It could not have been easy trying to accurately assess the city's overall health 21 months after Katrina, particularly when a big part of any mayor's job is to inspire even in the worst of times. On that score, Nagin gave it his all, and I give him credit for the effort. It may have been his finest speech since taking office, but I'm not sure it was anywhere near good enough for what ails this city.
In fairness, New Orleans has come a long, long way since the federal government's floodwalls collapsed and inundated our city on Aug. 29, 2005. So has Nagin. The mayor burst onto the national stage by lashing out at President George W. Bush in the desperate days after the storm. He evoked that "pardon my French, but I am pissed" speech last week when he again pointed, this time a tad more diplomatically, a finger of blame at Washington and Baton Rouge -- asking, in effect, where's the money? -- and still again at the close of his address when he proclaimed over and over, "It's not our fault."
Indeed, the feds have let us down -- repeatedly. First, they gave us defectively designed and poorly constructed floodwalls; then they lied to us about the strength of the flood protection system they designed and built; then they failed to come to our city's aid immediately after Katrina; and now they are slow to keep the president's promise to rebuild "this great American city" no matter what it costs.
Nagin is right to point out those failures, but he has to be careful how he does it. The feds still hold the purse strings. And if he looks too much the mendicant, as Recovery Director Ed Blakely once put it, or too demanding on the other hand, he'll get nowhere. Unfortunately, political finesse is utterly beyond Nagin. I'm not sure he's capable of even contemplating it.
Moreover, the mayor's frustration with Washington's and Baton Rouge's slow response to New Orleans' plight is rife with irony; polls show an overwhelming majority of city voters are equally disappointed in his performance post-Katrina. Businesses here and elsewhere complain that his administration flat-out does not return phone calls. How many jobs have we lost as a result?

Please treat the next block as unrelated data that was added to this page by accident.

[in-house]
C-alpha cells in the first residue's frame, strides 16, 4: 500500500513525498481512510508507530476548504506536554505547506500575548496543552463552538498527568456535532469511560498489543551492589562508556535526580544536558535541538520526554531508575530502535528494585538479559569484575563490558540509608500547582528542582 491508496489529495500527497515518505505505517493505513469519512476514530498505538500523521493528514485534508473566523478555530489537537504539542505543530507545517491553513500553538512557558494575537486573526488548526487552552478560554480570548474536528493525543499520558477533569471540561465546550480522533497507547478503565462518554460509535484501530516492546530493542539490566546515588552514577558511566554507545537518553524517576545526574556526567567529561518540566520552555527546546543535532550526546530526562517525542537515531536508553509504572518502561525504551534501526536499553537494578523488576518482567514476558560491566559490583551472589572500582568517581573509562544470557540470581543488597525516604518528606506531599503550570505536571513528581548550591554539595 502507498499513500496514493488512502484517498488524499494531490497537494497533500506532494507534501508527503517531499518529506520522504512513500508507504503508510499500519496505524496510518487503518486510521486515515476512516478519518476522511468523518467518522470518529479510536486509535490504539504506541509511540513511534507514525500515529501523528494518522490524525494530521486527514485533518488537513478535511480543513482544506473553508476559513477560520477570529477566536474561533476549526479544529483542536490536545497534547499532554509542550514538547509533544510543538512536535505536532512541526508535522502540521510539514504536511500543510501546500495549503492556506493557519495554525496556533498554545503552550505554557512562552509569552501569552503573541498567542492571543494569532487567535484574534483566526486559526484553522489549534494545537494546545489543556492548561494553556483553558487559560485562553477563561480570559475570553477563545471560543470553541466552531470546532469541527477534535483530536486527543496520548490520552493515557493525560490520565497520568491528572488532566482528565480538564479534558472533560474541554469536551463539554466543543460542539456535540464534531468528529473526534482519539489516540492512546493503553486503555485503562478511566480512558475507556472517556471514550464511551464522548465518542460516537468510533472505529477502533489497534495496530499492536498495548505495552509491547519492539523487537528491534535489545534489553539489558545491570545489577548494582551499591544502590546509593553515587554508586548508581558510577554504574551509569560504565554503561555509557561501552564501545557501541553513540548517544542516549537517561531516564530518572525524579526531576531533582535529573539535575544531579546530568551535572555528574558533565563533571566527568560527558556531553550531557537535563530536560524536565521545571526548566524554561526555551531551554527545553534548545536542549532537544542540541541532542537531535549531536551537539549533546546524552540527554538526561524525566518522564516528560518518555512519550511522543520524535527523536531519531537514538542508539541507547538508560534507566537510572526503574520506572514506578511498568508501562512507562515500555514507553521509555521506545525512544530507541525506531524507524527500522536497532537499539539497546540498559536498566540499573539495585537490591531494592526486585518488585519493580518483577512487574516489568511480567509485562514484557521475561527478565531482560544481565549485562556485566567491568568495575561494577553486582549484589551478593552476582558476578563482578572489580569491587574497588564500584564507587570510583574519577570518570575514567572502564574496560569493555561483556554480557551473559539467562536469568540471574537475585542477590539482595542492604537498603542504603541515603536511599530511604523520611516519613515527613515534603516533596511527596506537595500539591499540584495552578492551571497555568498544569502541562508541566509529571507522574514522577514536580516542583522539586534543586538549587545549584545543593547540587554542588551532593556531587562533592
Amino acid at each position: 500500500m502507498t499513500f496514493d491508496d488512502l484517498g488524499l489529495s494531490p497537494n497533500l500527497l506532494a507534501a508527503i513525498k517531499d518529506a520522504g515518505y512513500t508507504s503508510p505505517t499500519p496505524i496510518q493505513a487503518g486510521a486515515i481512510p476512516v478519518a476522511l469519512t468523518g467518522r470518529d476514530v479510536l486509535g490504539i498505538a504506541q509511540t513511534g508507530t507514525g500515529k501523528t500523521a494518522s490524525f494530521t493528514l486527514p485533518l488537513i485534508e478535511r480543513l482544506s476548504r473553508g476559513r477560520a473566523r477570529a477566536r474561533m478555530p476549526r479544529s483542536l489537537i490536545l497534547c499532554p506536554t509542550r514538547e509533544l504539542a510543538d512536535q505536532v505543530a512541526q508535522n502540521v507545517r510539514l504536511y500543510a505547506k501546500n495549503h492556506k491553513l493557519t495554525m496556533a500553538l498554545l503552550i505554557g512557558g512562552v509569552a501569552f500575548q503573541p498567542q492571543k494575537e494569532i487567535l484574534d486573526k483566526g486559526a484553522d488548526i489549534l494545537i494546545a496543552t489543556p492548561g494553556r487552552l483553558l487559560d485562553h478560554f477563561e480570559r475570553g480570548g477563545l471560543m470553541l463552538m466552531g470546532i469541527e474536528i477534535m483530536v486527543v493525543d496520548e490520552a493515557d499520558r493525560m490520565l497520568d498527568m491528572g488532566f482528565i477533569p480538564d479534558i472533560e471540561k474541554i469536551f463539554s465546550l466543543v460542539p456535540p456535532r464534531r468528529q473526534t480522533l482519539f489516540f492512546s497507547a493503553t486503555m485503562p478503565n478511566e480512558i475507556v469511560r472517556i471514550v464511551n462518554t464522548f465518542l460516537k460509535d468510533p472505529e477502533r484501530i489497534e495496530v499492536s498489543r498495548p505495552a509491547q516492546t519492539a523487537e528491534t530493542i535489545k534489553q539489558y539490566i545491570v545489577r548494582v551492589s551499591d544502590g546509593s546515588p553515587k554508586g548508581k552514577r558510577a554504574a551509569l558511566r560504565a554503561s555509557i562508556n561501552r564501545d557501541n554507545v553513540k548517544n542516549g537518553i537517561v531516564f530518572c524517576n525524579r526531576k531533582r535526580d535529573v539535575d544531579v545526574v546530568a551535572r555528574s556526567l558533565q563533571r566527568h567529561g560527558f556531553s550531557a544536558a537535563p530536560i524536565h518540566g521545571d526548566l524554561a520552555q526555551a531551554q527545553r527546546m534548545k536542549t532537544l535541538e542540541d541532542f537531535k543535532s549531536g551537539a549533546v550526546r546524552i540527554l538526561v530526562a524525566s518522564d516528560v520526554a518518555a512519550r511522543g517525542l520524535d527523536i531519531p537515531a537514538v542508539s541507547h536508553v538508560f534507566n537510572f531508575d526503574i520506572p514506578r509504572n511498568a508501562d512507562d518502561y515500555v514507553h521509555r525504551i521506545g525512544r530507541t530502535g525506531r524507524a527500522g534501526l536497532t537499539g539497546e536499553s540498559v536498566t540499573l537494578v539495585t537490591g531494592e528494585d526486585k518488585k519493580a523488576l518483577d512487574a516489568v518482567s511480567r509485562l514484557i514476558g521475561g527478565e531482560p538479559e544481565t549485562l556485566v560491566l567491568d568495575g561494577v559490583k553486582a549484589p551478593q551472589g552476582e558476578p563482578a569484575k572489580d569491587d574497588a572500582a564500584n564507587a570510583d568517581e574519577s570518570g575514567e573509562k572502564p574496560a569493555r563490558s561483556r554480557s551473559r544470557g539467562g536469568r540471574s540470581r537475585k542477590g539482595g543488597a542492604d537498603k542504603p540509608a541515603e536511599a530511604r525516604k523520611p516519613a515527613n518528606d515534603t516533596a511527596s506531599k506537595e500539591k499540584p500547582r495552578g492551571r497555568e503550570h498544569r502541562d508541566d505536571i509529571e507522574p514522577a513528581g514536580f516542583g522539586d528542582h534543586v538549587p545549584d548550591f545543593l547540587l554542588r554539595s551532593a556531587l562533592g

The good news for Nagin and for New Orleans is that, on some fronts at least, a sense of normalcy is creeping back into daily life here. He dwelled a bit long on the success of his new sanitation contracts, perhaps because he took so much heat for their cost when he awarded them, but there's no denying the French Quarter looks and smells much better these days. Ditto for many neutral grounds, which often look far neater than the overgrown lawns in front of many still-abandoned homes. He touted a new pothole filler and promised we'd soon see helicopters helping cops patrol crime-riddled neighborhoods -- all of which is good news.
Sadly, on the issue of crime, Nagin committed yet another gaffe: he referred to the recent spate of murders (six in four days) as another "blip" in crime statistics.
Excuse me, Mr. Mayor, but did you really mean to describe those six violent deaths as a "blip?" I doubt the families of the six people killed during those four days would describe their individual and collective losses that way.
Such casual indifference is Nagin at his worst, and it underscores a widespread feeling that while New Orleans may be on the mend, its recovery inches forward in spite of our mayor, not because of him.